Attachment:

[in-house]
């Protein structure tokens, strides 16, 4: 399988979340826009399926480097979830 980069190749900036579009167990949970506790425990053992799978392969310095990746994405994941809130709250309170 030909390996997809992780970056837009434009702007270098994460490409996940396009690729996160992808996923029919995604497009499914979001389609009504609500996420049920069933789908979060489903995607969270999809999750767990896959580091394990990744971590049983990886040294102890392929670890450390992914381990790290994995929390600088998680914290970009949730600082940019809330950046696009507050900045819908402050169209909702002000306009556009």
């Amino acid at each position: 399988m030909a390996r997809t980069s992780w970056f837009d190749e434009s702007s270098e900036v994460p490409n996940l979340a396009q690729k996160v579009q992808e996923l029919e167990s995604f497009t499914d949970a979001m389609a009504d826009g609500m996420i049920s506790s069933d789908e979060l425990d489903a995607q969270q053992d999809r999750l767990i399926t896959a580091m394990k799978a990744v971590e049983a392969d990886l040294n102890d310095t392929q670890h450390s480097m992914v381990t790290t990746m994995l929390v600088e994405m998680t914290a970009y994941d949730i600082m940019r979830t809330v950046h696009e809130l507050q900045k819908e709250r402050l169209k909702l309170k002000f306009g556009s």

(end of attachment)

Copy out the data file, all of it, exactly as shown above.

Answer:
[in-house]
């Protein structure tokens, strides 16, 4: 399988979340826009399926480097979830 980069190749900036579009167990949970506790425990053992799978392969310095990746994405994941809130709250309170 030909390996997809992780970056837009434009702007270098994460490409996940396009690729996160992808996923029919995604497009499914979001389609009504609500996420049920069933789908979060489903995607969270999809999750767990896959580091394990990744971590049983990886040294102890392929670890450390992914381990790290994995929390600088998680914290970009949730600082940019809330950046696009507050900045819908402050169209909702002000306009556009």
């Amino acid at each position: 399988m030909a390996r997809t980069s992780w970056f837009d190749e434009s702007s270098e900036v994460p490409n996940l979340a396009q690729k996160v579009q992808e996923l029919e167990s995604f497009t499914d949970a979001m389609a009504d826009g609500m996420i049920s506790s069933d789908e979060l425990d489903a995607q969270q053992d999809r999750l767990i399926t896959a580091m394990k799978a990744v971590e049983a392969d990886l040294n102890d310095t392929q670890h450390s480097m992914v381990t790290t990746m994995l929390v600088e994405m998680t914290a970009y994941d949730i600082m940019r979830t809330v950046h696009e809130l507050q900045k819908e709250r402050l169209k909702l309170k002000f306009g556009s």